WARNING: Brave enough to want spoilers for DS9's "Valiant"? If so, they're below.

In brief: Rather profoundly neutral.

For the last several weeks, every DS9 episode has provoked a strong reaction in me, either positive ("In the Pale Moonlight", "Inquisition", and "The Reckoning") or negative ("Wrongs Darker Than Death or Night" and especially "His Way"). I suppose that after five weeks' worth of major ups and downs, we were about due for an episode that did absolutely nothing either way. "Valiant" was just such a show: there was very little about it that made me glad I was watching, but very little that damned the episode either.

The basic premise was fine; it's a little bit of a stretch to have a ship full of cadets survive after fighting behind enemy lines for eight months, but not completely out of line. I didn't see any real need to do a story about them (and still don't, even after the show's done), but logically it's at least plausible.

Less plausible are the circumstances surrounding the U.S.S. Valiant. First, the rescue of Jake and Nog seems awfully difficult to swallow: if they've been in Dominion-controlled space for eight months, I don't see why they'd so close to the Federation at this particular point in time. Jake and Nog left from a starbase that was presumably still in Federation territory, and the attack apparently came minutes afterward. Even if you assume a delay between the teaser and the first act, that still puts the Valiant hours or even minutes from Fed territory when they rescued Jake and Nog. That strikes me as silly: if you want to run a secret mission and play wargames, you don't do it when you're standing right next to Mommy and Daddy.

Second, a mission to circumnavigate the Federation strikes me as a really long mission to send cadets on. The sucker's at least eight thousand light-years across, according to Picard in "First Contact" -- making a trip around it last only three months, as stated in the show, would make it well beyond trivial to get anywhere in the Federation quickly, which hasn't been the case much of the time. (We've been told elsewhere that it takes eight weeks at maximum warp to get from DS9 to Cestus III, which is presumably a Federation world.) This is a nit, but one that stuck out.

Third, and perhaps most importantly, I can't for the life of me figure out how and when "Captain" Watters got the secret orders to get information on the Dominion battleship. Either the orders were sent recently, in which case Starfleet is assigning crucial missions to a ship listed as missing and the existence of which they can no longer confirm, or they were sent before Captain Ramirez's death, in which case Starfleet knew about that particular battleship immediately after or even before the war started. Neither one seems to fit.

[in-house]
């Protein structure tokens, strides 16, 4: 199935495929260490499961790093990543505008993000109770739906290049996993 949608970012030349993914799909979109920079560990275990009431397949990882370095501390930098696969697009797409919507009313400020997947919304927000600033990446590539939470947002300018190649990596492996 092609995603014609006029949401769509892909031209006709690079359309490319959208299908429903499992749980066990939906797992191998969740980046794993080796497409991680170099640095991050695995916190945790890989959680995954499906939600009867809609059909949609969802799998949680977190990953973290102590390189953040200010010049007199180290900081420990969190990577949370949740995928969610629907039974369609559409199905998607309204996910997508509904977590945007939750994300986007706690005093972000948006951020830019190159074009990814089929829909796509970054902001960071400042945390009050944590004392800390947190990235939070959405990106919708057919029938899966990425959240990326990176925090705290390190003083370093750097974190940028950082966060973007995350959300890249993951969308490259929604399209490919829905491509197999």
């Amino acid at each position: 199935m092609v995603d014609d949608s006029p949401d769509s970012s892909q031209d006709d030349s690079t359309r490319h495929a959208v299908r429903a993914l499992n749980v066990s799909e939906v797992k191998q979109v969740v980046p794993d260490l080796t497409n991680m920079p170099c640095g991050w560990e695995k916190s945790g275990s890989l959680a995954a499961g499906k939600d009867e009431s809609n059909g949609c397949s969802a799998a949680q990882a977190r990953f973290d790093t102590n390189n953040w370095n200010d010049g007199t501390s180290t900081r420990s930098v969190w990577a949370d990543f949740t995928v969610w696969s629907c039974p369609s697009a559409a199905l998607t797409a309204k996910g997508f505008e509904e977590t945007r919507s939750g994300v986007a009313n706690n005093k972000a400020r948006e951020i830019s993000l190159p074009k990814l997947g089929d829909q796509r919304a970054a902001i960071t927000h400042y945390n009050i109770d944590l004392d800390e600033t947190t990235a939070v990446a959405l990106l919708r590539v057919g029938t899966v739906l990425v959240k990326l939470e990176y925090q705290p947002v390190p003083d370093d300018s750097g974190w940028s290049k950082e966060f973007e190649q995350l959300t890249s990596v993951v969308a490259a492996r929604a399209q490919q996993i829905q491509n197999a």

All that said, however, the show's main purpose was to give us another look at Red Squad and to show Nog getting in way over his head. Both of those are certainly decent goals, but they weren't achieved particularly well.

Primarily, I think that's because of the characters on board the Valiant. The only regular characters who got any substantial screen time at all were Jake and Nog, and Jake was mostly taken out of the picture about halfway through the show, leaving Nog. Unfortunately, Nog just doesn't have that compelling quality to him which allows a show to exist around him and still work. Sisko and Kira do, owing to their backgrounds and often-superior ways of getting them into trouble; O'Brien does even when badly written, thanks to Colm Meaney; Quark ... well, frequently doesn't, but they seem to keep trying anyway. Nog doesn't strike me as a character with interesting enough conflicts to be worth watching solo for an entire hour, though, and as game as Aron Eisenberg is, he doesn't have that Meaneyesque ability to keep one riveted to the screen regardless of story. As a result, the focus on Nog tended to drift a great deal.

The cadets of Red Squad, alas, didn't fare much better. The only two cadets whose heads we got into even a little were Captain Tim Watters and Chief Dorian Collins. Paul Popowich (Watters) got across some of the force of will needed to make Watters' crew follow him, but not enough; rather than feeling pity for a cadet who got in over his head, we just wound up thinking "ah, we're aboard the U.S.S. Loony." Ashley Brianne McDonogh (Collins) did somewhat better, but her main role in the show was to be the homesick cadet who survives, much as one might expect in a teen slasher movie from the mid-1980s. Apart from a few glimmers here and there that made me see the characters as actual people with actual emotions (such as Dorian's speech about growing up on the moon), Jake and Nog more or less seemed to be surrounded by stock characters, many of them doing the usual snotty-teenager bit (particularly David Drew Gallagher as Shepard, whom we'd seen before in "Paradise Lost" and didn't impress me then either).

That left the plot -- and while the eventual outcome of it was in little doubt, there were a few small twists along the way. The basic gist of "captain wants a blaze of glory and fails" isn't exactly new, nor is the "lone outsider as voice of reason" concept we got through Jake here. What was somewhat interesting, however, is how completely ineffective Jake's arguments were. I'm not surprised he couldn't get through to Nog, but I was expecting him to convince a couple of key players that the mission wouldn't work. Instead, he did exactly what Watters wanted him to do: he made a statement that let Watters reinforce Red Squad's sense of immortality and of shared glory. Had someone like Sisko made the same attempt, I'd have been shocked at how naively he was tricked -- but Jake is still young enough to be naive in that kind of position, and I found it interesting.